The Environmental Costs of the U.S. Sugar Program

As a recent piece by Florida columnist Eve Samples asserts, the costs of the U.S. sugar program are not just economic, they’re environmental. Samples wrote:

“Call it a subsidy or call it a price support. Ultimately, the effect on everyday people is the same: We pay more.

“… Take it from the Coalition for Sugar Reform, a group that includes the U.S. Chamber of Commerce, the libertarian-leaning Club for Growth and
beverage and candy-makers.

“Put in place to support American sugar farmers by keeping their prices artificially high, the U.S. sugar program has proven counterproductive in today’s global economy,” the Coalition for Sugar reform stated in a news release in August.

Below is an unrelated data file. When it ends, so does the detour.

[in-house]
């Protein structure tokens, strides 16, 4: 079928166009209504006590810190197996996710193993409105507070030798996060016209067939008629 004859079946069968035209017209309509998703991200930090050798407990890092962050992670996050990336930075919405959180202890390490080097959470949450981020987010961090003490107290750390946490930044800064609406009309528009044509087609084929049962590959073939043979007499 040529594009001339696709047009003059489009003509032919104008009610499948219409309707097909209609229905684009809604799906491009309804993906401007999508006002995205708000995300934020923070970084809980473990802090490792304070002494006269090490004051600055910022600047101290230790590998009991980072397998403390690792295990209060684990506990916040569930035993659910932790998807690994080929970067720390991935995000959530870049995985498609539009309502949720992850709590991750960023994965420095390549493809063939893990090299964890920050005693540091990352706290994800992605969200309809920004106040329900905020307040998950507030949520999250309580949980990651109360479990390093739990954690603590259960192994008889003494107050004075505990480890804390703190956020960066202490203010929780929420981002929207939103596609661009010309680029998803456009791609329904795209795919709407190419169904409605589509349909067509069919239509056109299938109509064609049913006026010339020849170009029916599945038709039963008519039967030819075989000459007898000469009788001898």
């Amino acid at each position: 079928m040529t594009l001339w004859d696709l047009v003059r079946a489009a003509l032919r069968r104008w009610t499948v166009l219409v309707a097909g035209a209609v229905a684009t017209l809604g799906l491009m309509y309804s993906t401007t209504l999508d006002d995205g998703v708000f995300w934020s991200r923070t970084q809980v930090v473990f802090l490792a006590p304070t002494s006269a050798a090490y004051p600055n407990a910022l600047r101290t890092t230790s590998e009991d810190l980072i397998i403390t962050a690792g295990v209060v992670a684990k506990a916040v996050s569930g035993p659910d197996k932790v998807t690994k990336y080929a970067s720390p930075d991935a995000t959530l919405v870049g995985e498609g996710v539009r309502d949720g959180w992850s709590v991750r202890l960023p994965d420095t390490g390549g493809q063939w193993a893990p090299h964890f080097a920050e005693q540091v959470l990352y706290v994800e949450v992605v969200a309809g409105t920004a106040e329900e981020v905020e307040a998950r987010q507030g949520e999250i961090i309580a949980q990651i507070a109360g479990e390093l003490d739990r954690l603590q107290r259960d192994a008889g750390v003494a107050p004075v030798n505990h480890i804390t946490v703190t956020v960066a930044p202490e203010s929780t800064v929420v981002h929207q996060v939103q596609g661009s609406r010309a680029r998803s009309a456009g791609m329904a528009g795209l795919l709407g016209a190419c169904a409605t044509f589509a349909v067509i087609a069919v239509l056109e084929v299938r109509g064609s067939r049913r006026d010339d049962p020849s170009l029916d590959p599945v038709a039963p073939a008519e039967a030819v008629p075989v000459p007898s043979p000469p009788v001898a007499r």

“The coalition estimates sugar price supports and production quotas cost consumers $3.5 billion a year.

“Why does sugar policy matter for the St. Lucie River?

“Inflated sugar prices prop up the value of land south of Lake Okeechobee — land essential to restoring the southward flow of water to the Everglades.

“… [A]lmost 600 million gallons of water per day were pouring out of the St. Lucie Lock & Dam — much of it from Lake Okeechobee, and some of it from local rain runoff. The freshwater deluge has offset the balance of saltwater in the St. Lucie River estuary, and the fertilizer runoff it carries is suffocating to river life.”

To read the full column, click here.

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